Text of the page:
To summarize the state of pediatric health care today, Steven Altschuler, MD, president and CEO of Children’s Hospital of Philadelphia (CHOP), quoted the 1963 movie The Leopard: “Everything must change, so that everything can stay the same.”
He spoke at a panel discussion with two other children’s hospitals’ CEOs—Boston Children’s Hospital’s outgoing CEO James Mandell, MD, and Herman Gray, CEO of Children’s Hospital of Michigan (CHM)—during Boston Children’s Pediatric Health Innovation Summit + Awards on September 27 in Boston. Erik Halvorsen, PhD, director of Boston Children’s Technology and Innovation Development Office, moderated the session on the top challenges in pediatric health care and care delivery.
“For us to continue to support our missions in the traditional manner and for us to continue to advance pediatric health care, we need to change everything, including the reimbursement and research-funding models, as well as the education of our new caregivers,” Altschuler said. In his estimation, medical education has “unprepared new doctors and nurses to practice appropriate medicine in a safe, effective manner. The education is completely out of touch with reality.”
Gray added that not enough people are going into pediatric subspecialties, partly due to student loan burden, so too few caregivers are being trained to meet future needs. “Where is the next generation of pediatric investigators and clinicians going to come from?”
Compounding the gap in medical education, research funding from government sources, including the National Institutes of Health, is entering a cycle of dramatic decreases. “This decrease puts the [pediatric] academic research enterprise in peril. You can’t support a system where the average number of research applicants who consistently receive grant funding is 7 percent,” said Altschuler.
To counteract this funding loss, Altschuler recommended training in entrepreneurship for researchers.
All panelists concurred that the current fee-for-service reimbursement model will be changing soon. Altschuler predicted that this change may cause some physicians to retire, but also will force children’s hospitals “to find new revenue sources” focused on disease prevention—citing as examples new vaccinations and in utero procedures to prevent or minimize disease.
Changes in pediatric medicine itself may accelerate the changes brought by reimbursement models, Mandell concurred. “The pediatric patients who are in the hospital today are dramatically different than who will be in the hospital in 20 years due to recent innovations,” he said. “Currently, there is no revenue model that reimburses for preventive approaches, so it becomes difficult to use a clinical enterprise to support our missions. We’re going to have to tackle these issues head-on to get the disparity resolved.”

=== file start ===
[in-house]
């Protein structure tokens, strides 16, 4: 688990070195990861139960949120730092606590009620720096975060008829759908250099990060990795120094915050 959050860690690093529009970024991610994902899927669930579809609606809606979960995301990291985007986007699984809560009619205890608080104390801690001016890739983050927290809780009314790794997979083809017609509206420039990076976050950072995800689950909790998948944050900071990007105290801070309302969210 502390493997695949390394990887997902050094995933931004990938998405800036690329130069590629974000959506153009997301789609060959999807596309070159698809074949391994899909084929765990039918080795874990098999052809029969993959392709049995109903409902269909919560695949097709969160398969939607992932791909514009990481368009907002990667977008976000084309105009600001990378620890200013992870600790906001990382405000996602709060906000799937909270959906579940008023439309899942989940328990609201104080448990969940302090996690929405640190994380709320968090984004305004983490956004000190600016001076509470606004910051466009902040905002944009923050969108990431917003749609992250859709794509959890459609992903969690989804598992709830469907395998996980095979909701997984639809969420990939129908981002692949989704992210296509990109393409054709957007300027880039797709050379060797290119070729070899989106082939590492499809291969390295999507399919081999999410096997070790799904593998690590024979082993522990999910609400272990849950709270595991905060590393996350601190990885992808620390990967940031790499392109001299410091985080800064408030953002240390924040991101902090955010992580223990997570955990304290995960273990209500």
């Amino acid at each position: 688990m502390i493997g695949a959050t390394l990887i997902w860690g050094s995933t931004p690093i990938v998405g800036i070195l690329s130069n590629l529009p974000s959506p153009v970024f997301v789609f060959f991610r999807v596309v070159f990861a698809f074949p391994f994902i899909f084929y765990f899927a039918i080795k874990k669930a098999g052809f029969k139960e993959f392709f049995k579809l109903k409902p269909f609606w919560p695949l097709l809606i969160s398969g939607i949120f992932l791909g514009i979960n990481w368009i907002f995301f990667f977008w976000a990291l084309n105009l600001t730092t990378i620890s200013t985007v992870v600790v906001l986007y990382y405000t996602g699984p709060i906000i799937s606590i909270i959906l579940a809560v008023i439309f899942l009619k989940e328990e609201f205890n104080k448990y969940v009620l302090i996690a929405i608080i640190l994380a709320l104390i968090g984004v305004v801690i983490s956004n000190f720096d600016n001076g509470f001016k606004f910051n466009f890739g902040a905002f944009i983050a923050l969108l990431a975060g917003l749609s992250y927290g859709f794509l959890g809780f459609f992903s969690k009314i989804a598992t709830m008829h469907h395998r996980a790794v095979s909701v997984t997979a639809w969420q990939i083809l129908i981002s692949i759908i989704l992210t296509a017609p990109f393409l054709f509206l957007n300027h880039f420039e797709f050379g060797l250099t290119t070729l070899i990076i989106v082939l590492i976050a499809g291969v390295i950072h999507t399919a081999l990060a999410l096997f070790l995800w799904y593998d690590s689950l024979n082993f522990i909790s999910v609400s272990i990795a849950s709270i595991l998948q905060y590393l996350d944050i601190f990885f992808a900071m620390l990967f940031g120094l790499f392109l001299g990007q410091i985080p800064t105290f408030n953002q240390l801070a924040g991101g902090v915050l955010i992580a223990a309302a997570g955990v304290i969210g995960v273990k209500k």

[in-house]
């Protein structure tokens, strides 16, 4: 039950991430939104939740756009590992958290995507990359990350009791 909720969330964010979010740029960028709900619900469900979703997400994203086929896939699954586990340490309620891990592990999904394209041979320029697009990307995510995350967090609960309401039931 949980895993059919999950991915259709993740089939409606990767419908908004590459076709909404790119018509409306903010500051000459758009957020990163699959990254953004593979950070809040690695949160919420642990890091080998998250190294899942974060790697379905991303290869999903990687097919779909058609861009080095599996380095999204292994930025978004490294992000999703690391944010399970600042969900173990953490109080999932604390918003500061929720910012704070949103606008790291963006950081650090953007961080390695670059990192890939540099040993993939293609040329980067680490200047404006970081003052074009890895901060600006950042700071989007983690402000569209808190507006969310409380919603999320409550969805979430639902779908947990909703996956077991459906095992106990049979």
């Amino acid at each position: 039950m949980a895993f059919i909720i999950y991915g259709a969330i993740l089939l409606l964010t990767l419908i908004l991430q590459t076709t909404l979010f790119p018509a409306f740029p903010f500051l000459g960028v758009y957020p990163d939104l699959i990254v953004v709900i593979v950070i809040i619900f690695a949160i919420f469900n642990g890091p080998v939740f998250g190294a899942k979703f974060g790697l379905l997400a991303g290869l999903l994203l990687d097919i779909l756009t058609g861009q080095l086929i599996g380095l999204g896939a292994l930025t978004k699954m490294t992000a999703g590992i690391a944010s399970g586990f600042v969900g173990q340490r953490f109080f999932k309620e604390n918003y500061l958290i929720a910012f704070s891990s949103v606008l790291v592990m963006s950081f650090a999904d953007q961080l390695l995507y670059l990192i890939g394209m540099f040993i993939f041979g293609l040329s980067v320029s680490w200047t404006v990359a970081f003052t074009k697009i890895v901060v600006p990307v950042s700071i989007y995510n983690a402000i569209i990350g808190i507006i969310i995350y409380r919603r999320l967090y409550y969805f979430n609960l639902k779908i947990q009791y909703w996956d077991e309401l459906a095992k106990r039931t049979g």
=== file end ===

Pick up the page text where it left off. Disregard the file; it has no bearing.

Gray stressed this point even further: “Finances are our number one challenge. Where will the resources be coming from? What’s the appropriate reimbursement model? How will the Affordable Care Act change our landscape?” Seventy percent of the patients who present to CHM are on Medicaid, for example; how reimbursement will change if they are covered by a health insurance exchange is an open question.
There are 50 to 55 large children’s hospitals in the U.S., which have varying levels of resources available to tap, which run the gamut of resources available, Gray explained. “We have challenges today in financially supporting the academic and research activities that help catalyze innovation in the future.”
Partnerships and data sharing
Mandell stressed that pediatric caregivers and the standalone hospitals cannot do this alone. “We need to foster partnerships, with each other and with industry.”
The children’s hospital industry is at “a tipping point,” but partnerships offer innovative opportunities, said Altschuler. For instance, the Children’s Hospital Association has formed a common group purchasing organization (GPO) that includes 38 children’s hospitals and a buying power of $3 billion that can help reduce costs. This GPO could be the start of an integrated database that uses administrative data for benchmark purposes. Sharing of non-financial resources, including internal review boards, biorepository labs and data, is another means to cut overhead and possibly improve care.
Other unique solutions have presented themselves through industry ventures for genomics, such as CHOP’s with the Beijing Genomics Institute and Boston Children’s with Claritas Genomics. CHOP is also exploring ventures with large pharmaceutical manufacturers.
Partnerships should work to get right people in hospitals the right information at the right time, said Mandell. “We need to collaboratively ensure that data gets collected, analyzed and disseminated appropriately,” he said. “Our commitment to this could counteract some of the negative forces impacting pediatric care.”
On one subject—competition—the panelists weren’t entirely in agreement.
“The thing that will stop innovation is if we use data to compete with each other,” said Mandell.
“We are competitors, but competition isn’t all bad,” countered Gray. “Children’s hospitals are unique resources, and we need to propel each other forward.”
“However, if you start to see children’s hospitals merge with adult facilities for sustainability, those types of partnerships could be at the peril of care provided,” said Altschuler.
Altschuler and Mandell also spoke to some of the global partnerships that have formed, and how these have provided unique revenue sources. Of CHOP’s $2.2 billion annual revenue, approximately $100 million comes from international efforts.
Despite some external negative forces, pediatric care comes down to its unique caregivers, and it’s important to keep the next generations of residents and physicians excited about pediatric medicine, said Gray. “We still have to help them feel the wonder of what they do.”